Sunday, 26 September 2010

A Stroll In The Park (Part I)

The reason for yesterday's hiccup? Plenty of time but no Internet access wherever I went, my only life line being 'new found mate' Steven Salem. He had an I-phone and the know how, but I had the information but couldn't see the digits on the blessed phone. Eventually, settling to post where or however it turned out, the gist of the message was there and will now be noted to be in correct chronological order. I would like to extend a huge THANK YOU to Steven, not just for the access but for also being yet another fantastic character I have met during this epic through the USA. Further Steve I hope your son remains safe in Afghanistan and all goes well with your job man!

After the beer and a much needed rest it was out at 06-30 to try and find some bird-life. The beach was much the same as yesterday, and with a wait of 90 minutes before the park opened I decided on some scrub land close to a huge hotel. The area was full of Blue Jays and Northern Mockingbirds, but most numerous were Dragonflies but none that I could identify and not one that would perch.

Arriving at the gate at 07-50 in the hope of entry was met with a rebuff, Miss More Than My Jobsworth was on duty and wasn't letting me in until the appointed hour. Coupled with the fact she had no idea what I might find within, no bird list and no map things weren't getting off to the best of starts. A little searching and she did find a map and as I'd seen, from a distance, what looked like a few Terns perched on the adjacent pier thought that the best start.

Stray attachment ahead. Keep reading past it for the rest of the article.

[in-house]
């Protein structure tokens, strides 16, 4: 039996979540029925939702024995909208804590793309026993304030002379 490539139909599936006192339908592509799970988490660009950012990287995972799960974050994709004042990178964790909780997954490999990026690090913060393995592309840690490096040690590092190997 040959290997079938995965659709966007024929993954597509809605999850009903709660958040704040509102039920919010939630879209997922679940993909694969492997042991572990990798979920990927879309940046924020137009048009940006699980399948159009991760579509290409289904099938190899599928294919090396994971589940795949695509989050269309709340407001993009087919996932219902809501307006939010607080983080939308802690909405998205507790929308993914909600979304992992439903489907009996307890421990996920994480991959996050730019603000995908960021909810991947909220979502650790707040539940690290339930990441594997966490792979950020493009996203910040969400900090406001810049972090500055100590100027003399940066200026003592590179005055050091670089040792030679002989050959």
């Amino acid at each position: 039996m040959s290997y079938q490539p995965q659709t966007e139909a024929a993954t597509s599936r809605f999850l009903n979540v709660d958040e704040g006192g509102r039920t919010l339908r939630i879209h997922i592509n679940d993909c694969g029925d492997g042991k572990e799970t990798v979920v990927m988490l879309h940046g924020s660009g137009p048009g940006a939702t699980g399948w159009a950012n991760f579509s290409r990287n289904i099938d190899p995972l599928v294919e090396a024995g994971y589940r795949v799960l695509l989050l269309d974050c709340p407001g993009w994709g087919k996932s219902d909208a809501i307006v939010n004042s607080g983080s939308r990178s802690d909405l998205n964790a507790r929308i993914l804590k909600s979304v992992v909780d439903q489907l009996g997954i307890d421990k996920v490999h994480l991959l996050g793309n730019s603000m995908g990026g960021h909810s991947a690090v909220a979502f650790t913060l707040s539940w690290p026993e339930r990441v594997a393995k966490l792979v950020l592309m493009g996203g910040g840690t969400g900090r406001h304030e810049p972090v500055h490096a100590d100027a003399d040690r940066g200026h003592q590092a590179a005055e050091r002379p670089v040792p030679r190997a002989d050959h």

There were plenty of Cactus and some little tiny 'spurs' that clung to anything they could.

She did however let me take a shot of her 'badge of office'.

Great Egret the first new bird for the trip today, but it flew straight past.

Gulf Fritilliary were numerous,

with undersides as spectacular as the upper-wings.

Royal Tern. By now the pier was full of anglers and other holidaymakers so chances of a perched Tern had diminished. However, this single did do a flypast before disappearing seaward.

Next to fly in was this Snowy Egret, but much more obligingly

it landed allowing a better and longer look.

The anglers were doing quite well already, one lady landing this decent Flounder as I arrived.

Rufous-sided Towhee also seemed quite common,

this one responding to 'pishing' allowing good views.

Two small birds together in a dead tree was a lucky shot,

but this Carolina Chickadee was nearly overlooked as a Black-capped until consulting the field guide realised there is a distinct and defined border between the two species at the northern edge of the Carolina's.

The second was a little more difficult being a juvenile, but think I have this pinned down to Northern Parula. A little help would be welcome if anyone thinks differently send me an e-mail please!

What appears to be another juvenile, this time a Red-bellied Woodpecker there was an adult also present but not stopping for a photo call.

White-tailed Deer ran across the road right in front of me and seemingly unaware of my presence stood and posed.

With the temperature in the high 80's+ there was little in the way of wetland, so felt lucky to get these 2 in one frame.

The Great (White) Egret obligingly caught a fish

and swallowed it while the

Great Blue Heron did its best to relieve it of the catch.

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